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Glenn Loury is, among other things, a public intellectual and an academic economist. He has just published a memoir that is unlike anything I’ve ever read — and I’m guessing unlike anything you’ve ever read either.

Glenn LOURY: It’s called Late Admissions: Confessions of a Black Conservative.

Here is the first line of Loury’s book: “We are playing a game, you and I, reader and author.” And what are the rules of Loury’s game? Here’s how I’d describe it: the writer will tell the reader things about himself that most people would never admit publicly; and the reader will try to determine if these admissions are what Loury calls “a cover story,” meant to obscure something even worse — or, if the writer is being honest, why? To what end? The book is, to some degree, an exercise in game theory — which is appropriate, given that one of Loury’s mentors was the pioneering game theorist Thomas Schelling, who helped create U.S. nuclear-deterrence policy during the Cold War. The deeds and misdeeds that Loury confesses to in the book — you may be inclined to not believe them. Having read the book, and now having spoken with Loury, I am inclined to believe them. Which doesn’t necessarily make things any more comfortable.

Stephen DUBNER: One thing that strikes me, during all the troubles you’ve had and all the double lives you’ve led, it seemed as though you were shockingly bad at self-reflection. There are all these moments, reading about your life, where the reader just wants to say: “No, no, no, don’t do that again.” It’s like watching the bad horror movie, like, “Don’t go into the basement where the guy with the chainsaw is hiding. Don’t do that.” And yet you keep doing it. 

LOURY: Well, I hadn’t quite seen it that way, although Tom Schelling — my dear friend, the late, great economist — his widow, Alice Schelling, I sent her the book in draft, and she read it, and she writes me, saying, “I couldn’t stop myself. Every page I turn, I say, ‘No, Glenn, no, don’t, don’t. Condoms, Glenn! Condoms!’” So it struck her in a similar way.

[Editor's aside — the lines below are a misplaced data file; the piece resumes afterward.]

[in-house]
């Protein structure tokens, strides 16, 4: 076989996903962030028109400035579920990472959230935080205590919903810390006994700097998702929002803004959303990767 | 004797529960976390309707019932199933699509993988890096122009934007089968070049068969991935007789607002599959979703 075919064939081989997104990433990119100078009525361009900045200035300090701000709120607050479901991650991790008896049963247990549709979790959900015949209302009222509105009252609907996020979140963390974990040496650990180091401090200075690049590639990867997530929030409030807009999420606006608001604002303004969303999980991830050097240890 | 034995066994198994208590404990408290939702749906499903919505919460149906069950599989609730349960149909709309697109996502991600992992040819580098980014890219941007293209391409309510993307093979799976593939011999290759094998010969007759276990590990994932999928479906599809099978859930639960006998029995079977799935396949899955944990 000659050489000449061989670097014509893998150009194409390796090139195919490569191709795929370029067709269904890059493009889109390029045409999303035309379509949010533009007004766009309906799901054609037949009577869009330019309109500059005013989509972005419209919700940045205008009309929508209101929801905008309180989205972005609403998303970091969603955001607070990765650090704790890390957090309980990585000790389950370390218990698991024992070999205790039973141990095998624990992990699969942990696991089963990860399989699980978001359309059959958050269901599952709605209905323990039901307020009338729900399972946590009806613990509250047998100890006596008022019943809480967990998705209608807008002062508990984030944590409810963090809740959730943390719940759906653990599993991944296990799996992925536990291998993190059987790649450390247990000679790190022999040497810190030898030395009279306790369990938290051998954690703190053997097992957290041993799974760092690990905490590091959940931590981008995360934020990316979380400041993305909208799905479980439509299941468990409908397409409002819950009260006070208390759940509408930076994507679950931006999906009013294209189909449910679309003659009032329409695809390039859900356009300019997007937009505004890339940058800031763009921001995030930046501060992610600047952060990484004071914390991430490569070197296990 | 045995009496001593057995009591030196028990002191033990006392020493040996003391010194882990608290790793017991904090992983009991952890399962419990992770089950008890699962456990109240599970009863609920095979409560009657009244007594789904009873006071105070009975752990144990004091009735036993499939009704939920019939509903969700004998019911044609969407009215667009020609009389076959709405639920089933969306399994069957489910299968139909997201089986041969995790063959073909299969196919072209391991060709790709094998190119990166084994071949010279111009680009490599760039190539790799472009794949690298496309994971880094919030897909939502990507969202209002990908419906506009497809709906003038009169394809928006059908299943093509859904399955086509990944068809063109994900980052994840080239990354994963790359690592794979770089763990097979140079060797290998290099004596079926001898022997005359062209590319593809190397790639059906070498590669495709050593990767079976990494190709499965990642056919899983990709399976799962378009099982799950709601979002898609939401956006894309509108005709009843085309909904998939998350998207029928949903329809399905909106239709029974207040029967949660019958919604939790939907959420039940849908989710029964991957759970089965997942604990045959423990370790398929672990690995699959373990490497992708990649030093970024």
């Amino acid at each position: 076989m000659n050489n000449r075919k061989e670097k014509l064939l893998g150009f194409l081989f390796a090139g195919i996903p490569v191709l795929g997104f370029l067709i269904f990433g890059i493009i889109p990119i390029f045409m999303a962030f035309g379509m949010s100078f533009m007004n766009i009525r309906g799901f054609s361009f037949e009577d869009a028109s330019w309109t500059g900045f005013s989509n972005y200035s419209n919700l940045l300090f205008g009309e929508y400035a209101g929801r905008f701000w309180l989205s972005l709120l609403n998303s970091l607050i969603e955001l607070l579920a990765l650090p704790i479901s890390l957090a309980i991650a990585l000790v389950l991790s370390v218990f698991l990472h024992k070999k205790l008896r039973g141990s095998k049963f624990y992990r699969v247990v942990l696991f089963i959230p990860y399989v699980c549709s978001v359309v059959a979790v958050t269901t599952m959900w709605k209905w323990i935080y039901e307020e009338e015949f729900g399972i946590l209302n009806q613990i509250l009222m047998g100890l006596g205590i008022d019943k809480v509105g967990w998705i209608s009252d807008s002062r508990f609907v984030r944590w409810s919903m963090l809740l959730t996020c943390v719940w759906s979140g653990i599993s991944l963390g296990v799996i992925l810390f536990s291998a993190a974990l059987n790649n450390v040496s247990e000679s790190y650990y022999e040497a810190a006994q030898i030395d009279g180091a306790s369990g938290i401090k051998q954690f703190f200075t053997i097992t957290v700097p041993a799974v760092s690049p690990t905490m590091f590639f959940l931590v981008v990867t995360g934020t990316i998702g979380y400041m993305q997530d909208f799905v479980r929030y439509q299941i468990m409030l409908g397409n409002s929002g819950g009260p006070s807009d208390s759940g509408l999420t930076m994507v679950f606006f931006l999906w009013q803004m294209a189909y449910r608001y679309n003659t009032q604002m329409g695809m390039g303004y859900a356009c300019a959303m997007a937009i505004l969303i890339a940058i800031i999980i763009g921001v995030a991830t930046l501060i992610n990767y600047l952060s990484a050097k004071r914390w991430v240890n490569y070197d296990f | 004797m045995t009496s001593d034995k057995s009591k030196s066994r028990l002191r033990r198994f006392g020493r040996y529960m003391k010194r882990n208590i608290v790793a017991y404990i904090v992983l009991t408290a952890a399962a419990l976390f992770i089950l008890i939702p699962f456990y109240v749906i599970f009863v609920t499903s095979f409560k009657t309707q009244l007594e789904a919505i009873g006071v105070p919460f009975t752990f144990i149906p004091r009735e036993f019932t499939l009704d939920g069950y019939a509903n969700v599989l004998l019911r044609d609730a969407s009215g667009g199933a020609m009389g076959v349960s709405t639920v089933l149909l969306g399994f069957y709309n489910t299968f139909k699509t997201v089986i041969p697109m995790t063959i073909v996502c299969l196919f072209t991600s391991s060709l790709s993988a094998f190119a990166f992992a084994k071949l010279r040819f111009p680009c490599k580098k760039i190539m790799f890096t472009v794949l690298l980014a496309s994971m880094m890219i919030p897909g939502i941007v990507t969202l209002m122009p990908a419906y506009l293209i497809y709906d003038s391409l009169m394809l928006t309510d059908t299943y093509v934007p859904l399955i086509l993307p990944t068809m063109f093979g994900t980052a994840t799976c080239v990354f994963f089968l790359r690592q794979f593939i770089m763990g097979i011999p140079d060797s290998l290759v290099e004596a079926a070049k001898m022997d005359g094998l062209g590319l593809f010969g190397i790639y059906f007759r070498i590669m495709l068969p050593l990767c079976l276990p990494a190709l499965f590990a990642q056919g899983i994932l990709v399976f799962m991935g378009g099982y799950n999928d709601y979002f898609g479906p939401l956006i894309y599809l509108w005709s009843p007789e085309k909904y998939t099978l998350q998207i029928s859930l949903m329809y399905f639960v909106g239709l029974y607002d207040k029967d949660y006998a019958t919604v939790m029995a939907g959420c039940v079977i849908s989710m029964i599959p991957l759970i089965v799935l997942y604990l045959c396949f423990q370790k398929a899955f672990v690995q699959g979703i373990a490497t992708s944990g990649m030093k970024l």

Today on Freakonomics Radio: Glenn Loury may have you shouting back at him too. And that’s the point. Because he sees a world in which politics is losing out to protest, where honest inquiry is drowned out by sloganeering, and where second chances are increasingly rare. That last one is particularly tough for Loury to accept. Because if it weren’t for second chances — and third and fourth chances too — we wouldn’t be having this conversation today. So sit down, buckle up, and get ready to play Glenn Loury’s game.

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Glenn Loury grew up in Chicago, part of a large and boisterous Black family. Some of his relatives were brilliant and driven, the type that W.E.B. DuBois liked to call the Talented Tenth. But the family also had its share of troublemakers. Glenn Loury inherited some of both. He was always very bright, but school didn’t always hold his attention, and he spent some time dodging the police. His first attempt at college didn’t go well, so he dropped out and worked for a while in a factory; but then he caught a second wind, getting his undergraduate degree from Northwestern and his Ph.D. from M.I.T. In 1982, at the age of 33, he became the first Black professor to gain tenure in the Harvard economics department.